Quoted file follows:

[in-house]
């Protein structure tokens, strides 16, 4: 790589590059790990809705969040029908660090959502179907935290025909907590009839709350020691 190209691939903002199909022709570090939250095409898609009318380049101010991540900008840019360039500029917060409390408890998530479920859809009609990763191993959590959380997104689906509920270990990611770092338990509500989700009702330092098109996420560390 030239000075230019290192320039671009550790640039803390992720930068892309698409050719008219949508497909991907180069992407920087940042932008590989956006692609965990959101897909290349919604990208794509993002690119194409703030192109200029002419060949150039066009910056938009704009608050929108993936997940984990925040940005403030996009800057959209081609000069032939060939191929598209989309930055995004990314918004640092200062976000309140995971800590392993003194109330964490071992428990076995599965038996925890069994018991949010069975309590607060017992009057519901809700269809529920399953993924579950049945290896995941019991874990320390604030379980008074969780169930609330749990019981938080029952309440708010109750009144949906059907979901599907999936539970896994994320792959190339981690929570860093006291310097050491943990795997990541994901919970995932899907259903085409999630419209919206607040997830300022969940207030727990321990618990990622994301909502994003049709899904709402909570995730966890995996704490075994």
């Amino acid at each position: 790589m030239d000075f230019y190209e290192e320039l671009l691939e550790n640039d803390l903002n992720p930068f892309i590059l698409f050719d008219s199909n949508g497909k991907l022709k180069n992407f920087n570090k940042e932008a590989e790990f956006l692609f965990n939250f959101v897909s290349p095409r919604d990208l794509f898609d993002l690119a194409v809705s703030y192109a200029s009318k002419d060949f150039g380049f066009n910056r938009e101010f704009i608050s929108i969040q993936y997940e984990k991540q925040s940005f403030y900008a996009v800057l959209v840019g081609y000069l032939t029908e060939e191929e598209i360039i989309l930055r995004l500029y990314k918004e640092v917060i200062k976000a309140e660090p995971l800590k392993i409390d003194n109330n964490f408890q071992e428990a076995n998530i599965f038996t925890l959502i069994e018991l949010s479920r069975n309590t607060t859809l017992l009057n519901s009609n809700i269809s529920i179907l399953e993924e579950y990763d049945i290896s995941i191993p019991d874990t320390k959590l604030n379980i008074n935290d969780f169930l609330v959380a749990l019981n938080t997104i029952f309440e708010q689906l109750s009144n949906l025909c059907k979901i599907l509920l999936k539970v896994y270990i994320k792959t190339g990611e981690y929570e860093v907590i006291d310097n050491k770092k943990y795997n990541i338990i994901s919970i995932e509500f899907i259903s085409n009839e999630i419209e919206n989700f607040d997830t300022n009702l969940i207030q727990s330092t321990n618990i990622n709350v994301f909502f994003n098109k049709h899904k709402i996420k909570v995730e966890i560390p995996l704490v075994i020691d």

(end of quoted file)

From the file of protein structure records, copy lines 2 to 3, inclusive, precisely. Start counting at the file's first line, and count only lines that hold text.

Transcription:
């Protein structure tokens, strides 16, 4: 790589590059790990809705969040029908660090959502179907935290025909907590009839709350020691 190209691939903002199909022709570090939250095409898609009318380049101010991540900008840019360039500029917060409390408890998530479920859809009609990763191993959590959380997104689906509920270990990611770092338990509500989700009702330092098109996420560390 030239000075230019290192320039671009550790640039803390992720930068892309698409050719008219949508497909991907180069992407920087940042932008590989956006692609965990959101897909290349919604990208794509993002690119194409703030192109200029002419060949150039066009910056938009704009608050929108993936997940984990925040940005403030996009800057959209081609000069032939060939191929598209989309930055995004990314918004640092200062976000309140995971800590392993003194109330964490071992428990076995599965038996925890069994018991949010069975309590607060017992009057519901809700269809529920399953993924579950049945290896995941019991874990320390604030379980008074969780169930609330749990019981938080029952309440708010109750009144949906059907979901599907999936539970896994994320792959190339981690929570860093006291310097050491943990795997990541994901919970995932899907259903085409999630419209919206607040997830300022969940207030727990321990618990990622994301909502994003049709899904709402909570995730966890995996704490075994």
């Amino acid at each position: 790589m030239d000075f230019y190209e290192e320039l671009l691939e550790n640039d803390l903002n992720p930068f892309i590059l698409f050719d008219s199909n949508g497909k991907l022709k180069n992407f920087n570090k940042e932008a590989e790990f956006l692609f965990n939250f959101v897909s290349p095409r919604d990208l794509f898609d993002l690119a194409v809705s703030y192109a200029s009318k002419d060949f150039g380049f066009n910056r938009e101010f704009i608050s929108i969040q993936y997940e984990k991540q925040s940005f403030y900008a996009v800057l959209v840019g081609y000069l032939t029908e060939e191929e598209i360039i989309l930055r995004l500029y990314k918004e640092v917060i200062k976000a309140e660090p995971l800590k392993i409390d003194n109330n964490f408890q071992e428990a076995n998530i599965f038996t925890l959502i069994e018991l949010s479920r069975n309590t607060t859809l017992l009057n519901s009609n809700i269809s529920i179907l399953e993924e579950y990763d049945i290896s995941i191993p019991d874990t320390k959590l604030n379980i008074n935290d969780f169930l609330v959380a749990l019981n938080t997104i029952f309440e708010q689906l109750s009144n949906l025909c059907k979901i599907l509920l999936k539970v896994y270990i994320k792959t190339g990611e981690y929570e860093v907590i006291d310097n050491k770092k943990y795997n990541i338990i994901s919970i995932e509500f899907i259903s085409n009839e999630i419209e919206n989700f607040d997830t300022n009702l969940i207030q727990s330092t321990n618990i990622n709350v994301f909502f994003n098109k049709h899904k709402i996420k909570v995730e966890i560390p995996l704490v075994i020691d």